I don't get soap rings with my soaps, but I also steam clean my shower/tub weekly with a steam wand because we have hard water which also can build up if you don't stay on top of it. I suppose it would depend on the ingredients you use, but I don't see why it should leave a ring. Thanks for reading and commenting

Kay on July 09, 2013:

I love the idea of making my own soap and have considered doing so but haven't tried it yet. Your article has inspired me once again and I am going to try it. However, I have a question about the homemade soap. Does it tend to leave that icky soap ring in the bathtub or shower? I really hate that.

Christin Sander (author) from Midwest on September 21, 2012:

awesome, be sure to post and let me know how it goes. Enjoy!

mrshorsefly on September 21, 2012:

I have all the supplies lined up and ready to go...this recipe is going to be my very 1st attempt at making my families own soap supply!! After reading endless websites and watching Youtube I am sure I will have NO problems! Your article actually inspired me to give it a "go"!! Thank you very much!

Christin Sander (author) from Midwest on September 17, 2012:

Thanks Rachel for the comment and votes. Of all the methods I've tried, I love the crockpot one the most. It is the easiest to control and if life gets in the way and you have to walk off for a few minutes here and there you can do so knowing it isn't going to ruin your batch etc. I hope you'll enjoy the crockpot method too :)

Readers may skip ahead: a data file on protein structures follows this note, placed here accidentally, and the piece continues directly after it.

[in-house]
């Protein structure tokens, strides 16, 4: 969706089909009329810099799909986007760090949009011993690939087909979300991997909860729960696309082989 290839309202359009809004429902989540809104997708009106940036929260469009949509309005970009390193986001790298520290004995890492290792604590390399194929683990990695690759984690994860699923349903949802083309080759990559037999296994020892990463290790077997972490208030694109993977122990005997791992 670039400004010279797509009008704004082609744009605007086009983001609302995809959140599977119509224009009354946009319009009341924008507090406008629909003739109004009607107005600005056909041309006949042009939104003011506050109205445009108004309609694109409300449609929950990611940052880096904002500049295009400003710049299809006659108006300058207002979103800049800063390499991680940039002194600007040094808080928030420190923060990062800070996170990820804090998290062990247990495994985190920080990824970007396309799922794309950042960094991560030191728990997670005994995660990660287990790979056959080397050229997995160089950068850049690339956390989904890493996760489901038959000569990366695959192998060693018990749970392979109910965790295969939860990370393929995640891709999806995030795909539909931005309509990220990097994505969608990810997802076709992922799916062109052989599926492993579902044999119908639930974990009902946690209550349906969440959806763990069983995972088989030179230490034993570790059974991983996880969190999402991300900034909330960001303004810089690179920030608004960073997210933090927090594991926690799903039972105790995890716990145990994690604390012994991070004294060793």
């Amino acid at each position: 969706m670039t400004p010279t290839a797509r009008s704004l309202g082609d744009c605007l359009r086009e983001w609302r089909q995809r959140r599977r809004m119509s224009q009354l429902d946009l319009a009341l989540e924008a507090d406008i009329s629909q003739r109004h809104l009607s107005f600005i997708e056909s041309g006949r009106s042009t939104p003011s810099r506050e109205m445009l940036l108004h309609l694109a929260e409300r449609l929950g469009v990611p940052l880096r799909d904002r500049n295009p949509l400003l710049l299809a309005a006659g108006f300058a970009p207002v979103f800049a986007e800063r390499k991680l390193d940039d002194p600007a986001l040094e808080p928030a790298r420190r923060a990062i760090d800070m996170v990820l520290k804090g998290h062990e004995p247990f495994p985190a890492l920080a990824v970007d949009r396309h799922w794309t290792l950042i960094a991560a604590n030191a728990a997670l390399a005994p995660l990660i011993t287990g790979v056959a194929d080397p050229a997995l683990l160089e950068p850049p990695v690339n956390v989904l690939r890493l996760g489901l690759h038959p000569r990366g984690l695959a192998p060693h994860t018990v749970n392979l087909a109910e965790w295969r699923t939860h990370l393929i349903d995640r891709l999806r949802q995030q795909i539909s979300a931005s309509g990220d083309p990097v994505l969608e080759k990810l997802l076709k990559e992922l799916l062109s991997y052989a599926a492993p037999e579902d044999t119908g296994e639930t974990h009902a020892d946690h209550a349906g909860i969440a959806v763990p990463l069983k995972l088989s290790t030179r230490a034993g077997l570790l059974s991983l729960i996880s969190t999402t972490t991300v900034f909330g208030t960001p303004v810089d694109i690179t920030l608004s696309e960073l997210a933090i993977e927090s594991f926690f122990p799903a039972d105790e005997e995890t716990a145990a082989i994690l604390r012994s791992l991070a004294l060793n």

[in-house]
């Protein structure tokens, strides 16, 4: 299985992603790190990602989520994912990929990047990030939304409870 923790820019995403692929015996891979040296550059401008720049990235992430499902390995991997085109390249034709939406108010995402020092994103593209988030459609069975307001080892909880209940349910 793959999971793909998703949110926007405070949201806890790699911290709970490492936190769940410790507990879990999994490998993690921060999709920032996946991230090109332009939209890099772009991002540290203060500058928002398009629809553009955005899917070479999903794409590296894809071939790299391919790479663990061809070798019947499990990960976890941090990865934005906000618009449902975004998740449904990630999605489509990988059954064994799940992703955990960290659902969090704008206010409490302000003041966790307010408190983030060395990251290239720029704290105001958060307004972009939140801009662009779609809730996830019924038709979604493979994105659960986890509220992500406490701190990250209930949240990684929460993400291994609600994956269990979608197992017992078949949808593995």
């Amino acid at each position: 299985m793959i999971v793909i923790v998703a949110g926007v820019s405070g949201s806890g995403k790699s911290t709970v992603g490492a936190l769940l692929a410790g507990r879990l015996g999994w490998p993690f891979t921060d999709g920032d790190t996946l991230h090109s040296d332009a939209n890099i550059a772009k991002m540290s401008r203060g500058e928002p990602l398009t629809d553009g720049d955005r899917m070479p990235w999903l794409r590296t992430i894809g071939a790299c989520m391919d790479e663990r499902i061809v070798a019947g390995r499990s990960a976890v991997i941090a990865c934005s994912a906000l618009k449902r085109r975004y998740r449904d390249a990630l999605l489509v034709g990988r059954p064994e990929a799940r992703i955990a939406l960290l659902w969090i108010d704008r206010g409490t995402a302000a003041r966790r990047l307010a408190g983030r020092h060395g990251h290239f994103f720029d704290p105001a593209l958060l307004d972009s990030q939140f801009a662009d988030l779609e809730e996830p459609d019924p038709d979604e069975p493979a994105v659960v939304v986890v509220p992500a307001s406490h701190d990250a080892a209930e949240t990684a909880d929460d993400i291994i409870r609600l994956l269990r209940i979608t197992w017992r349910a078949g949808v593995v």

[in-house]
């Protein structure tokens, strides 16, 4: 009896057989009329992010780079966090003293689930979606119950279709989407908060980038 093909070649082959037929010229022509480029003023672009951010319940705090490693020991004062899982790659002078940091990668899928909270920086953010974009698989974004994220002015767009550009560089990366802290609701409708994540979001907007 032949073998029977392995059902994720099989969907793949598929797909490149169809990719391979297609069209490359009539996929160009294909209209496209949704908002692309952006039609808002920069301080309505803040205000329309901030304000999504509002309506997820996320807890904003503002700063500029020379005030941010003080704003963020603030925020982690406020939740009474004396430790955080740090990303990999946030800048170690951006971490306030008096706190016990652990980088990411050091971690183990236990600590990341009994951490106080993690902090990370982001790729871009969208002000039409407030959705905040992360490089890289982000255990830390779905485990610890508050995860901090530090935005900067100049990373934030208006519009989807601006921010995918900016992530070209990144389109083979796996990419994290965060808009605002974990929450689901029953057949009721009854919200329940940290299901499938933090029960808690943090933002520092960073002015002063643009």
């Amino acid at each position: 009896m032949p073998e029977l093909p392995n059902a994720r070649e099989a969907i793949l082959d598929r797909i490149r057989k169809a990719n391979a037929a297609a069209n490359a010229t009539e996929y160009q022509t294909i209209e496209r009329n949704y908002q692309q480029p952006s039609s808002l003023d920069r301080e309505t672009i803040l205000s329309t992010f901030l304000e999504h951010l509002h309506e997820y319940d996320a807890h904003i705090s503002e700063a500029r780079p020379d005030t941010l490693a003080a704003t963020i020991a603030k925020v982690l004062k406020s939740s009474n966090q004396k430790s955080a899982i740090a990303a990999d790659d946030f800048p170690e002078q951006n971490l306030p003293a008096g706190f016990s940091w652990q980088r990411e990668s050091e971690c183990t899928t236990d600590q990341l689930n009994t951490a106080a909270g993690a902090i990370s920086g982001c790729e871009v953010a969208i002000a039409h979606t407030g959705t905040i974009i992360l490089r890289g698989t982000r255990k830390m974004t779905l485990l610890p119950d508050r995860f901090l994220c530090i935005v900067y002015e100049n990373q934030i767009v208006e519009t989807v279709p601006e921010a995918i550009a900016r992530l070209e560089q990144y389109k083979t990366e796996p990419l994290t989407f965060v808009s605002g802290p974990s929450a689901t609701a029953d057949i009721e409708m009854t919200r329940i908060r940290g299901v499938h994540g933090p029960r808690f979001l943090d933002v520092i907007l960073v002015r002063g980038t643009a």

Rachel Koski Nielsen from from PA, now homesteading in MN on September 17, 2012:

This is an awesome tutorial! I've been cooking my soaps in the oven - maybe I'll have to try the crockpot. Looks a little simpler. Your safety precautions about the lye are spot-on, too. Great hub! Voted up etc :)

Christin Sander (author) from Midwest on September 02, 2012:

thanks for commenting unknown spy - let me know if you try the hot process method sometime and how you like it. I like this much better than the cold process because you can use it faster :) and you'll know immediately if it's going to turn out or not.

Life Under Construction from Neverland on September 02, 2012:

veeryyy creative! we did this one time as a research but guess, this process is definitely great than ours :)

Christin Sander (author) from Midwest on September 01, 2012:

creatively yes, hot process soap is different than cold process. With cold process you absolutely must cure it that long. With hot process the cooking does most of the saponification so you don't need to cure it very long at all.

Carrie L Cronkite from Maine on September 01, 2012:

This is great, I can't wait to try this recipe. I recently started making soap. One thing I'd like to ask though. My recipe said to cure the soap for 6 - 8 weeks and your is for a few days. Does cooking the soap make the difference?

Christin Sander (author) from Midwest on June 05, 2012:

thanks Shawn glad you enjoyed the hub and hope you will have a blast making soap - it really is a fun hobby. :)

Shawn May Scott on June 05, 2012:

Wow!!! I am going to try this this summer. I have always want to make home made soap. Voted up, useful, shared and followed. Thank you for sharing this recipe.

Christin Sander (author) from Midwest on February 09, 2012:

Hi Dee - lotion is very easy actually! and SO much nicer on the skin than any commercial products. I plan to do a hub on how to make it. If you want to keep it for any length of time or don't want to refrigerate it you will have to add some preservative, but if you don't want to do that just add some vitamin E and a bit of grapefruit seed extract and refrigerate it in small batches so you can use it within a month or so. I plan to do a lotion making hub soon too! :)